The market decides who is a director of their investment fund – if they don’t like their experience and qualifications then they don’t invest and or ask the manager to change them (this does happen). 


          • Chris Johnson says:

            Whilst I work largely as a liquidator whilst a partner at PWC I was on the firms world wide Investment Consultative Committee and whilst an audit partner I signed a good numbper of audit reports.Consequently I am quite conversant with hedge funds. I would also respectfully point out that I was involved in the drafting of the original Mutual Funds Law and was the author of the first publication on the subject.In the Cayman Islands In addition I made several presentations to my firms clients on the ramifications of the law.

            Once again a respondent only talks about hedge funds which I agree is very good for the island and I feel I played my role in attracting them to to the island.However he is missing the points that I raise.

            It would be interesting to know just how many persons in CIDA out of the 165 members are not employed in the financial industry.I suspect very few.

      • Chris Johnson says:

        I profess not to understand where you are coming from with regard to CIDA. This body is fine if you are talking about hedge funds and possibly other financial vehicles. The body has 165 members which is far less than the Law Society and CISPA? The Institute of Directors in the UK and similar bodies throughout the world cater for directors of all types of company. I suggest that you read their websites to see what they do. Alternatively CIDA is made of accountants, bankers, lawyers, trust company chaps etc. If they do not know about fiduciary duties which they should have learnt whilst studying examinations I would say they should retire.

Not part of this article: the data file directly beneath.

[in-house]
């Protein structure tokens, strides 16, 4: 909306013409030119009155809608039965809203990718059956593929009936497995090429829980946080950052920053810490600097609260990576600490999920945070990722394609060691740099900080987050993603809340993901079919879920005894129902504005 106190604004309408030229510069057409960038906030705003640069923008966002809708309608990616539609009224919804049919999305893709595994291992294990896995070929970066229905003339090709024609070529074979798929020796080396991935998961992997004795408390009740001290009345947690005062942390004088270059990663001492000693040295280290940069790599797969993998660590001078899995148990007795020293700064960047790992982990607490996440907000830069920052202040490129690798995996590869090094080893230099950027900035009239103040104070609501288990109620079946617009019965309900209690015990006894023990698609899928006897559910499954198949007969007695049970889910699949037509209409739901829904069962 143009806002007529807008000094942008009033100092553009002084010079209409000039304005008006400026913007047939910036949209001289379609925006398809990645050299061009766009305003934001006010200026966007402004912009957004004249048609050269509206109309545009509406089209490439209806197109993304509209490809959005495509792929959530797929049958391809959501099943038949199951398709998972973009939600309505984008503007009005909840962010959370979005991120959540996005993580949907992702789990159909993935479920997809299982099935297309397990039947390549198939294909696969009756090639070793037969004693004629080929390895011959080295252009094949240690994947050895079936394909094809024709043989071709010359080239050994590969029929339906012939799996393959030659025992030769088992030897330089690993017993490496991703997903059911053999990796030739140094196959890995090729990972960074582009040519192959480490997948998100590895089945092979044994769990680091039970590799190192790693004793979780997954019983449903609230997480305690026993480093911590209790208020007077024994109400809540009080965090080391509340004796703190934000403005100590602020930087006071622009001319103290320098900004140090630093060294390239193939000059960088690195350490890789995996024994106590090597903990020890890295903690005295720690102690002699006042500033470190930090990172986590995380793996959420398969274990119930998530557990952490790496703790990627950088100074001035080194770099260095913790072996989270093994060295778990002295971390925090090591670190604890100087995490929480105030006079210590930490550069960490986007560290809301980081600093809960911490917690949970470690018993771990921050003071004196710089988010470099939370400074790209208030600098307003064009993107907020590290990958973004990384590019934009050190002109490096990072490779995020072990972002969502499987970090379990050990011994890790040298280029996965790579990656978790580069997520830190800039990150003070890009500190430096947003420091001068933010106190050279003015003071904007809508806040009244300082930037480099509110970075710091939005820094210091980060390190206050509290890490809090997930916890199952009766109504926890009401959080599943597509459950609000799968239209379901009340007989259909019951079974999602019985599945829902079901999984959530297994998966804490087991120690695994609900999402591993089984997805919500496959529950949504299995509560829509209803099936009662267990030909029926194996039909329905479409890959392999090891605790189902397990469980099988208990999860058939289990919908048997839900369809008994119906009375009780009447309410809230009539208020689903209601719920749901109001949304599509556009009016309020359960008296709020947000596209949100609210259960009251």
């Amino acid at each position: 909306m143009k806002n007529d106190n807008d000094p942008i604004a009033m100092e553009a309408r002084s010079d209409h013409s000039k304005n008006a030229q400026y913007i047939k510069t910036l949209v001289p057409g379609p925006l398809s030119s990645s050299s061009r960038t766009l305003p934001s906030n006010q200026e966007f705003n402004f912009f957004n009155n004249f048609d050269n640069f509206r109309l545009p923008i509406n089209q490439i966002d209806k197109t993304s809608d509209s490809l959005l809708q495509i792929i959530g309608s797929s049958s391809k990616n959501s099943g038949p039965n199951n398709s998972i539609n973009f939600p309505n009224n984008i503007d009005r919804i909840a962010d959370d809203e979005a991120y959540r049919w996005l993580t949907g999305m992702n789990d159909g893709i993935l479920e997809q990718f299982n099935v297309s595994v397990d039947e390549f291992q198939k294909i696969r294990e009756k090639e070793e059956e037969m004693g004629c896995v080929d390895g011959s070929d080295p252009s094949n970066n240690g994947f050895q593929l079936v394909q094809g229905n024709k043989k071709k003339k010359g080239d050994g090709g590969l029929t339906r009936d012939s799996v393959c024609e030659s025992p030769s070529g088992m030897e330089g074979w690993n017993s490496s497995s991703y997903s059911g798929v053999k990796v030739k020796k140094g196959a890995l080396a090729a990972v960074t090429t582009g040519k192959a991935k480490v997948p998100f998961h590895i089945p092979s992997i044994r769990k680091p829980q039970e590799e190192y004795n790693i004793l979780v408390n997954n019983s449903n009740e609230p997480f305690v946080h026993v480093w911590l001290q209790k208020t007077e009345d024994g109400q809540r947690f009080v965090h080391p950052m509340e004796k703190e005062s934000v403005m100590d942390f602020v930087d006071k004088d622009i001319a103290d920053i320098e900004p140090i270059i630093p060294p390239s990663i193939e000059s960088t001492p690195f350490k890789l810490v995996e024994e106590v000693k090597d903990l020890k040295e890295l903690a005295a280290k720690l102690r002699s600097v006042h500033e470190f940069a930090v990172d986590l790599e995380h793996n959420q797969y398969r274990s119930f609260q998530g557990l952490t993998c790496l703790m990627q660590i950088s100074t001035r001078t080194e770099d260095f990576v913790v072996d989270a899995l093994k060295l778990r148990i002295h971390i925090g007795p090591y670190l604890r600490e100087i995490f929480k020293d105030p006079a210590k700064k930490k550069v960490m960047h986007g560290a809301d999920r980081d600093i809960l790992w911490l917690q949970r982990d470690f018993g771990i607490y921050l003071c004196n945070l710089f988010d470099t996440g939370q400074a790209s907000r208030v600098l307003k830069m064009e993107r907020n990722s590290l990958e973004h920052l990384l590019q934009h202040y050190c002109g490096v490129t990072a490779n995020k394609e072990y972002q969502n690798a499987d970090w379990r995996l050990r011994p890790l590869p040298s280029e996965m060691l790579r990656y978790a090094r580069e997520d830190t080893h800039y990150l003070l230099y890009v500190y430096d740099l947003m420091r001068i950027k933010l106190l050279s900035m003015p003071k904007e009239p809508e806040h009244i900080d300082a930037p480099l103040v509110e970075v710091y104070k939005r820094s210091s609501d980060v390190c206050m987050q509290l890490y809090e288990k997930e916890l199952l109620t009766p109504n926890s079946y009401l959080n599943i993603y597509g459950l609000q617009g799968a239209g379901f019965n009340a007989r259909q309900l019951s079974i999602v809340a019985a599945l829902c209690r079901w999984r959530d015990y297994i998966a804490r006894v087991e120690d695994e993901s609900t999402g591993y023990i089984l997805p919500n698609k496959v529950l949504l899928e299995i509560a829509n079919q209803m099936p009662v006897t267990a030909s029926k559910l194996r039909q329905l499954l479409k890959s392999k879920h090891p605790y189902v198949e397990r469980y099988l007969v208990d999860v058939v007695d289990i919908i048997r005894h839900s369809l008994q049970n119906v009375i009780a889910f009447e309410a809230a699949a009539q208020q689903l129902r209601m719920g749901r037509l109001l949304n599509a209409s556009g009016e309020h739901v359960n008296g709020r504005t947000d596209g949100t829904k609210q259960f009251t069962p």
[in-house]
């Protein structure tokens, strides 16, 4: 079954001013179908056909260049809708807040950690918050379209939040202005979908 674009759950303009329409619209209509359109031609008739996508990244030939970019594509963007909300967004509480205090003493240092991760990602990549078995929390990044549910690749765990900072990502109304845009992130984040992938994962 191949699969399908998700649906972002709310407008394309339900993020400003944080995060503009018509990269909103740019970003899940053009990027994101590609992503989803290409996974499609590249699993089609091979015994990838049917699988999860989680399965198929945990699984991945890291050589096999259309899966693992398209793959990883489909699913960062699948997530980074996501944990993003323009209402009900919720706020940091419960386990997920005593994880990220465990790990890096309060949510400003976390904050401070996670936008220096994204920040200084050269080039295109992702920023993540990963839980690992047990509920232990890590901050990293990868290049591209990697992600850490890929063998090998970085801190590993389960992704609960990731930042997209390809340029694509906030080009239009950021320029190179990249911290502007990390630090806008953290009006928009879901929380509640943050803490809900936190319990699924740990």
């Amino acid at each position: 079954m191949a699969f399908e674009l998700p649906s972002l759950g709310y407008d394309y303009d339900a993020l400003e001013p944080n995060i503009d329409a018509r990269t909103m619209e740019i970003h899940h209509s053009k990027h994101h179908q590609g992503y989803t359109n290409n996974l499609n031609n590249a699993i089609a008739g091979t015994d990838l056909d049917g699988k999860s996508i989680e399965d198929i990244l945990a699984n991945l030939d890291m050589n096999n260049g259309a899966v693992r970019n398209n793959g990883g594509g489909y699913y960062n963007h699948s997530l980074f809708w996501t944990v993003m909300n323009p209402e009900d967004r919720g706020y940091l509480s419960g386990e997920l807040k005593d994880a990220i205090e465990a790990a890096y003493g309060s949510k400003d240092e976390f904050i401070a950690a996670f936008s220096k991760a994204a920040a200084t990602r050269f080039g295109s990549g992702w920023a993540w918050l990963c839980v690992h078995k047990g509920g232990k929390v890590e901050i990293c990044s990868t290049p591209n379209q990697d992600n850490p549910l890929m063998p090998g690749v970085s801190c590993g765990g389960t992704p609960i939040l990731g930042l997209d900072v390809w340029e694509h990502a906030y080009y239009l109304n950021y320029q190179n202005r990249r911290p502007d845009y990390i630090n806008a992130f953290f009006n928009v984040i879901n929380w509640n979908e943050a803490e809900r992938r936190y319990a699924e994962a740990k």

My main beef is that the association does nothing for directors of other businesses in the Cayman Islands. From my experience these people need be invited to join CIDA. Why restrict membership. After all CIDA members do not even need a qualification.
        We do not need fancy lunches at the Wharf and the Ritz Carlton we need seminars to assist all business people which could be done in conjunction with the Chamber of Commrce and an abundance of publications as done by similar associations across the globe. Failing that perhaps some one will take up the mantle to start a proper Institute of Directors or a branch of the UK Institute which I believe has been done elsewhere.

  10. AnonymousSick and Tired of the B...S... says:

    It is hilarious that the CIDA is adopting something of a “Holier than Thou” attitude, when it is public knowledge that a number of their higher profile members have been named as a director of a Hedge Fund which has been put into liquidation, with consequent losses to investors, as a direct result of the failure of the Board to properly monitor the activities of the Investment Manager, and/or the Administrator. Equally incredible, is the number of occasions when the “Professional” Independent Director appointed to a new Hedge Fund is, in fact, a corporate entity owned by the Attorneys who advised the Principals, and prepared the fund’s offering documentation – does CIMA actually have any role in the review of this business?

    • Anonymous says:

      It is common knowledge that one professional director has about 500 directorships and very vocal as he likes to let all know of his expertise. If I were him and having been named in the US courts I would be inclined to shut up.CIDA should do likewise as many of their members have been directors of banks or funds that went into court liquidation.

  11. Anonymous says:

    Words of advice to any hedge fund investor, don't rely solely on so-called independent Cayman directors to supervise the operations of a business operated potentially thousands of miles from here, trust your money to hedge fund managers with a proven track record and long established reputations.

    • Bueller says:

      Like Bernie?

    • Anonymous says:

      “….trust your money to hedge fund managers with a proven track record and long established reputations.”
      Like Bernie Madoff? Great advice!

  12. Anonymous says:


    thats the problem here !!!!

    only apply to ????. curton pople